Most of us were born in the good ole US of A.  Our Declaration of Independence says that we broke away from England so we could have “the pursuit of happiness.”  Anything is possible for us in this country if we work hard and are willing to pull ourselves up by our bootstraps.

I’m not sure the writer of Hebrews would have understood all this.  I think the concepts would have been foreign to all the apostles.  Their goal was to spread the good news that Jesus had died for mankind so that we could have our sin blotted out and have an eternal relationship with God.  They didn’t care who was ruling any of the countries.  They totally relied on God for everything they needed.  And they didn’t desire more than what was needed.  I’m sure that their motto would have been similar to Andrew Murray’s,”God is ready to assume full responsibility for the life wholly yielded to Him.”

This is not to say that God has not led some to make money.  But whatever talent God has given us should be used for the kingdom.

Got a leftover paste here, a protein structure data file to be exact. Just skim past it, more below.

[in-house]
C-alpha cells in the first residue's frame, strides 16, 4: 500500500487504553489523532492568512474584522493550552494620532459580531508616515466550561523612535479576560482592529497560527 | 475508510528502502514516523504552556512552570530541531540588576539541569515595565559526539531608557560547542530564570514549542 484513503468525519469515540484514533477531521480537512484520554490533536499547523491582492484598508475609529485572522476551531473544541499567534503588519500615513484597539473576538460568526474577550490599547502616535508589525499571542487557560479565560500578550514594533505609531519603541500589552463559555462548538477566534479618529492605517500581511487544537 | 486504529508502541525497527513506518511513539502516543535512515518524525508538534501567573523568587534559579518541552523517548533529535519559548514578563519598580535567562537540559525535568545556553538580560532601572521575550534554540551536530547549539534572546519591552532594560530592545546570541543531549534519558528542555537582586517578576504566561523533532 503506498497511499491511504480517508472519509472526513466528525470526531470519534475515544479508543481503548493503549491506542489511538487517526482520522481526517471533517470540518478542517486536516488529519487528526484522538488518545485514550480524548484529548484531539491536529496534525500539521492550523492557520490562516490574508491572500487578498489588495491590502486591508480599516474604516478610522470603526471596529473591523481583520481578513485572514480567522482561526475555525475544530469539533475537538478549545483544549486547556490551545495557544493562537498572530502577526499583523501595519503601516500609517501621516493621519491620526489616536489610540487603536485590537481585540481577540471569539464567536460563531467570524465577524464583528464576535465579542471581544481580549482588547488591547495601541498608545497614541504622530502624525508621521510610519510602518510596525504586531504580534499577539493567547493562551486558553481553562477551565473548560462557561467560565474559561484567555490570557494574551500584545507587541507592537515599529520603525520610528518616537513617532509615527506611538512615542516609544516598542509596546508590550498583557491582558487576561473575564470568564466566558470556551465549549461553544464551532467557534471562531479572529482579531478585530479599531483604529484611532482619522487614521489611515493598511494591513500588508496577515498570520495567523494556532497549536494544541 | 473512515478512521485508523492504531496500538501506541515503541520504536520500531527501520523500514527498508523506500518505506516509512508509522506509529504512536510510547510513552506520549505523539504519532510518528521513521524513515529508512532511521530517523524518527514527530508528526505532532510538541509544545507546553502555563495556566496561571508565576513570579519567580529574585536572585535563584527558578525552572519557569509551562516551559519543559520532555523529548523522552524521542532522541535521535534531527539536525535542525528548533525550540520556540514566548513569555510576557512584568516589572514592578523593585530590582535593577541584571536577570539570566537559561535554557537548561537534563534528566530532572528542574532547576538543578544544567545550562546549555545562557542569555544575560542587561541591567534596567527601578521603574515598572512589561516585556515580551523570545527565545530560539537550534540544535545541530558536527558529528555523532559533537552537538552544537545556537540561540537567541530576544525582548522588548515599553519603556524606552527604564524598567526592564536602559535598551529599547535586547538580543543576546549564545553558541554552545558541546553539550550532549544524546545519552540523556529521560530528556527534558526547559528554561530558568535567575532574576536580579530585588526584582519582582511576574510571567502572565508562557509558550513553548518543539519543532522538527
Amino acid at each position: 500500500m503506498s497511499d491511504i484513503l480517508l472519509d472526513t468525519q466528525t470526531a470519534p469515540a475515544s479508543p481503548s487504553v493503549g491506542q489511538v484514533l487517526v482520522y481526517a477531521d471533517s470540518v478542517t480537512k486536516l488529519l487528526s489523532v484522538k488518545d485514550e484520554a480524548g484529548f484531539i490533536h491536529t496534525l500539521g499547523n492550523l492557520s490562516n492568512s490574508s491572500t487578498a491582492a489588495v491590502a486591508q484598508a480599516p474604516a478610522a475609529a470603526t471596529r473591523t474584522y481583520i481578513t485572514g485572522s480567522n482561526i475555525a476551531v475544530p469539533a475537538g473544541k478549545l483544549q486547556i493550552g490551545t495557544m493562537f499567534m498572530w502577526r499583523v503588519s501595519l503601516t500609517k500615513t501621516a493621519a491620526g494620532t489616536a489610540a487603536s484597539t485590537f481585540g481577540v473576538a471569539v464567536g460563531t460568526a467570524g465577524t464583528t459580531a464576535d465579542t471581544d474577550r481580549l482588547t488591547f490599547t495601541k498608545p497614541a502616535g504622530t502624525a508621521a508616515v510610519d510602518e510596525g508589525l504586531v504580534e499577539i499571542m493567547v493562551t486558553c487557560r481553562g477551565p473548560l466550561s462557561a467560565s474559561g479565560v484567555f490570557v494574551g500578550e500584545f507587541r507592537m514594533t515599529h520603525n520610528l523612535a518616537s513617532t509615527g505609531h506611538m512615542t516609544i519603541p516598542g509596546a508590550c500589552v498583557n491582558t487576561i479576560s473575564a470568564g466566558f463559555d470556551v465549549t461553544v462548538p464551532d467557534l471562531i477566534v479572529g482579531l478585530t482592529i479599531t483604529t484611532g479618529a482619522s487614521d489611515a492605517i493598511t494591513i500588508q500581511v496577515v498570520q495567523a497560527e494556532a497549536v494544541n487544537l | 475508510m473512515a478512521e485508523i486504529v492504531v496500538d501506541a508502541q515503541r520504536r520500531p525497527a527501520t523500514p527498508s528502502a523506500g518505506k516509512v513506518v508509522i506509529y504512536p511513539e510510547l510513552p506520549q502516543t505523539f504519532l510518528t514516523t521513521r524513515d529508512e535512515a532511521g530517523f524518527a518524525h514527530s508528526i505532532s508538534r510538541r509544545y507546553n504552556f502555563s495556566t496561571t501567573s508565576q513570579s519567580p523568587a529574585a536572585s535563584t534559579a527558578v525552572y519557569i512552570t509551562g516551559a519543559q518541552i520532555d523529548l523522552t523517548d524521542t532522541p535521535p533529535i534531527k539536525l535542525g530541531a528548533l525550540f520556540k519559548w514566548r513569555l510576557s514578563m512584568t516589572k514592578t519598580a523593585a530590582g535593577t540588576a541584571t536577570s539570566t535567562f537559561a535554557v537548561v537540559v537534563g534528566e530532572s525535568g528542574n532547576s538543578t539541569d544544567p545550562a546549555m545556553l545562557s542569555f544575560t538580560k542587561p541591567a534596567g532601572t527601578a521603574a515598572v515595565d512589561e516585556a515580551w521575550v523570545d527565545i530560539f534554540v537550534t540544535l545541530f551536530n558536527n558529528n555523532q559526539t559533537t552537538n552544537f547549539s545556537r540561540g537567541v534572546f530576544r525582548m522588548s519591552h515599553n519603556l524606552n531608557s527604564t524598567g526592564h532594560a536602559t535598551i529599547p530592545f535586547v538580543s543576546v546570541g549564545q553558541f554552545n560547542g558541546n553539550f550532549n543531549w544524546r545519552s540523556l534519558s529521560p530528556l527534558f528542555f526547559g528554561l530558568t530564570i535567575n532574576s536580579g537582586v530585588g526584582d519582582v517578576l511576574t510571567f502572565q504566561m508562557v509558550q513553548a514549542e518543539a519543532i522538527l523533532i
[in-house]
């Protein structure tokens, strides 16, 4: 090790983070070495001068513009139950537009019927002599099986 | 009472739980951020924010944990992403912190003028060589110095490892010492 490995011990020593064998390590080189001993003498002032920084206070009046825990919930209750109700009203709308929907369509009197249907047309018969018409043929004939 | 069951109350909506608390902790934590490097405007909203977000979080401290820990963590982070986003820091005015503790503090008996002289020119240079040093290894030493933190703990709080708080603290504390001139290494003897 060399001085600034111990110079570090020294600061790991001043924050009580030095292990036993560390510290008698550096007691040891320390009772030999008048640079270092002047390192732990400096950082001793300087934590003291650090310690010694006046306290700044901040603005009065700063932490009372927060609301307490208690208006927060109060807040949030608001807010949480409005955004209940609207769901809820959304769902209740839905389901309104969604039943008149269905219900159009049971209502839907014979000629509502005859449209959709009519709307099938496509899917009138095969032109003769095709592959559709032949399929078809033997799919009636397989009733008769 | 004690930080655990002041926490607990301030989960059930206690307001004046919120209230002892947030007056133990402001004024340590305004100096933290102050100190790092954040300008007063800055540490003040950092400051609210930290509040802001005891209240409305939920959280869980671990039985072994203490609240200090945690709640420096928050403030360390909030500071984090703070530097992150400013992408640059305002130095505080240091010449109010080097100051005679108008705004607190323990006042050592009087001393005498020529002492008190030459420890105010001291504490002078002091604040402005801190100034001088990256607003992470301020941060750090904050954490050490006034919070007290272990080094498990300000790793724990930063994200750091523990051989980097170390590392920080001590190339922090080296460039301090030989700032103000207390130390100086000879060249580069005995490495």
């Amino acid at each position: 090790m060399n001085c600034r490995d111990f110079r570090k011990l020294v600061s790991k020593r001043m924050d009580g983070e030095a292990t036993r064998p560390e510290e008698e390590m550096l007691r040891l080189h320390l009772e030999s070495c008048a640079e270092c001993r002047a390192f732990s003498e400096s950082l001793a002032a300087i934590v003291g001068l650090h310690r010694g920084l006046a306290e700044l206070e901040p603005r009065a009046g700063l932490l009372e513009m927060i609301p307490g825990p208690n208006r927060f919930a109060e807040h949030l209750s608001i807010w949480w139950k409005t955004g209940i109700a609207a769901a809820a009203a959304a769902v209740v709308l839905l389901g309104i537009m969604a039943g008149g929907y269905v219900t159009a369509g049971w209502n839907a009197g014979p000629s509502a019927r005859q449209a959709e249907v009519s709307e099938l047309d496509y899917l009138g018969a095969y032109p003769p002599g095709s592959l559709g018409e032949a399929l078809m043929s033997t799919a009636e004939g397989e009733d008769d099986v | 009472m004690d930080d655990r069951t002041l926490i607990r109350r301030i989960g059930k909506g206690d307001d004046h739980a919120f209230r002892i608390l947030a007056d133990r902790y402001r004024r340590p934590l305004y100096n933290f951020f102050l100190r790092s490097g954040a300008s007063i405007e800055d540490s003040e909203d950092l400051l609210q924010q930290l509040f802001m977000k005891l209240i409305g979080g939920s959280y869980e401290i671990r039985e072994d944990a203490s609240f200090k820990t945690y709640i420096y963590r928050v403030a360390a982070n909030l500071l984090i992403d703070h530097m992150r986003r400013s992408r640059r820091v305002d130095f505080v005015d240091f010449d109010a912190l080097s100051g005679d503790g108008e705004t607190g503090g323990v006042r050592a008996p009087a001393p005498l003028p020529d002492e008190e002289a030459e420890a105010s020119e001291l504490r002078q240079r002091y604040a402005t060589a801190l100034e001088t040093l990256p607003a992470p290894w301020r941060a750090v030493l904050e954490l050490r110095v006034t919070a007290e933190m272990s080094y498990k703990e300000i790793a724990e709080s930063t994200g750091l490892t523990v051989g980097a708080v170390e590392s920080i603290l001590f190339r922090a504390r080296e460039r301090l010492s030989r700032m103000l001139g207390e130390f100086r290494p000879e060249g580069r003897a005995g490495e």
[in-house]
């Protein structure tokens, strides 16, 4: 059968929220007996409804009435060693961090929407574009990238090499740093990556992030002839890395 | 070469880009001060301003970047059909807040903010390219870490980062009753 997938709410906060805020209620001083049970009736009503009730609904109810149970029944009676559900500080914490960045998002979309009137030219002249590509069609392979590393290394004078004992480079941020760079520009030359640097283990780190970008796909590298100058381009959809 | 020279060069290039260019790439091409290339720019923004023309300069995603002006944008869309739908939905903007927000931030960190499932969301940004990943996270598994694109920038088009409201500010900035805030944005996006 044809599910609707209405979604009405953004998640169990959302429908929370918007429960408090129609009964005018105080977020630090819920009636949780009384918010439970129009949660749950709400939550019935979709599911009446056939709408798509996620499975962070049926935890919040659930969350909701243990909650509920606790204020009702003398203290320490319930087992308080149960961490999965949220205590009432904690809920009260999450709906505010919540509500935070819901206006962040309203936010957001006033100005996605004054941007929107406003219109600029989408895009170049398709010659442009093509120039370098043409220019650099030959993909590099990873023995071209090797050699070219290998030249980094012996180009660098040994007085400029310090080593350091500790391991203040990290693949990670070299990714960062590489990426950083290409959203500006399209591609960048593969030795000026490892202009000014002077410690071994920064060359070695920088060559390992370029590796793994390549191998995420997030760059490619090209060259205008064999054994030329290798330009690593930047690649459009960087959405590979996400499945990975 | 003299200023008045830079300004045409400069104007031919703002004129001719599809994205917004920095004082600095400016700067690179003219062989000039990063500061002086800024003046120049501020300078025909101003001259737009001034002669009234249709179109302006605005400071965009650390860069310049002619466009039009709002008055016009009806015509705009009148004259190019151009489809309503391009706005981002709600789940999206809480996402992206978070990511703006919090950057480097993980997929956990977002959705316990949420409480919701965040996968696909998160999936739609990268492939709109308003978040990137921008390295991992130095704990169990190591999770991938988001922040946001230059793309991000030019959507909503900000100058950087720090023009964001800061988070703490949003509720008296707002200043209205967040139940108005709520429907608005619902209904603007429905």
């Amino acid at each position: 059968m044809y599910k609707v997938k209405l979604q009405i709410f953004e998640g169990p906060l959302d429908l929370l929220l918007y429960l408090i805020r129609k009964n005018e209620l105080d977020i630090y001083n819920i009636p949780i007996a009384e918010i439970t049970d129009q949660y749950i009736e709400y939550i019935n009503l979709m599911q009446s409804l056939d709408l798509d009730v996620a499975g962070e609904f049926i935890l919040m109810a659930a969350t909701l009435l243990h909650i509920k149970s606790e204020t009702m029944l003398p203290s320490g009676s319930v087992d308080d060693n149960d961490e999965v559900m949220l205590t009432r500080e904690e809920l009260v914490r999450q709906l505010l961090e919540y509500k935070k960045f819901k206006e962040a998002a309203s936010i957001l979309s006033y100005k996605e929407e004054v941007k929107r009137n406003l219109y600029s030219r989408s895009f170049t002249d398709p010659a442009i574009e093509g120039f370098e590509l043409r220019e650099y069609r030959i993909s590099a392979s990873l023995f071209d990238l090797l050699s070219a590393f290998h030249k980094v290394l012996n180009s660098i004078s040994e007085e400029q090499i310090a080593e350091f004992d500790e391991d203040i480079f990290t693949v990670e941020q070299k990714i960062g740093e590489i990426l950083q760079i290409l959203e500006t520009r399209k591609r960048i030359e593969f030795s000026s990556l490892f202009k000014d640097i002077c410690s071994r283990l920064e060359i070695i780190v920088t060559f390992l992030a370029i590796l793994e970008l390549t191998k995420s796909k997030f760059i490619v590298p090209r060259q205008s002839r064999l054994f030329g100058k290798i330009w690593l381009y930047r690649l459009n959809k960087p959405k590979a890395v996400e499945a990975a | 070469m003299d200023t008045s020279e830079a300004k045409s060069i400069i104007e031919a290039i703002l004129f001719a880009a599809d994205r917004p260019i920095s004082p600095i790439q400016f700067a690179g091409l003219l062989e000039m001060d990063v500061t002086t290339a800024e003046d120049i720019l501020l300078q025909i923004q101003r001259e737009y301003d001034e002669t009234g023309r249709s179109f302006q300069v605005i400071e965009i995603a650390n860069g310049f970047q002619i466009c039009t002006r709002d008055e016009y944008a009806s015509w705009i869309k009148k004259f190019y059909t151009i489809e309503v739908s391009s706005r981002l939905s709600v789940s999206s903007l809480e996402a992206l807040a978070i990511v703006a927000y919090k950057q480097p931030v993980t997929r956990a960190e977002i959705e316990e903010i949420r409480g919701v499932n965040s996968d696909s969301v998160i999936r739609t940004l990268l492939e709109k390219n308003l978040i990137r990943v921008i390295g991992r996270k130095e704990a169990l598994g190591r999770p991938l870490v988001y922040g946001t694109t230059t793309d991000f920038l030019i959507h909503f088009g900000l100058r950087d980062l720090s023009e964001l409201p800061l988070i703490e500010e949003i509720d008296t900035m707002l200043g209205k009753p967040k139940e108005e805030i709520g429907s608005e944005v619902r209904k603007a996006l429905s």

We should make it our goal to totally depend on God.  We should never be afraid that we won’t have enough.  God will never leave us or abandon us (Deut. 31:6).

In our lives, we should be continually learning to depend on God.


If we do, we will find that we are choosing life (Deut. 30:19)!

Fun Application:

Take an inventory of your life (how many times have I recommend that?) to check whether you are depending more on God or depending on your bank account for your security in life.  If you are depending more on your bank account, you have a problem.  That is not to say you shouldn’t make money or even save it, but if you’re security is in your finances, you are not really living the Christian life.  That is where people in history who have been persecuted or poor might have an advantage over us today.  Trusting their bank accounts wasn’t an option.  It wasn’t an option for the apostles.  They had nothing but God when they went out far from their homeland to preach the good news that Jesus had risen from the dead for their salvation.

What resources do you have you can use to further the gospel?  Are you willing to give them up for God to further His work?

Do you truly believe that God will “not desert you or forsake you?”



The purpose of Choose Life is to pick a positive help out of the One Year Bible (OYB) reading plan for the day. There is always something positive in the Word of God to cheer us and give us strength. For more on today’s reading, check out my One Year Bible blog:  Watch Out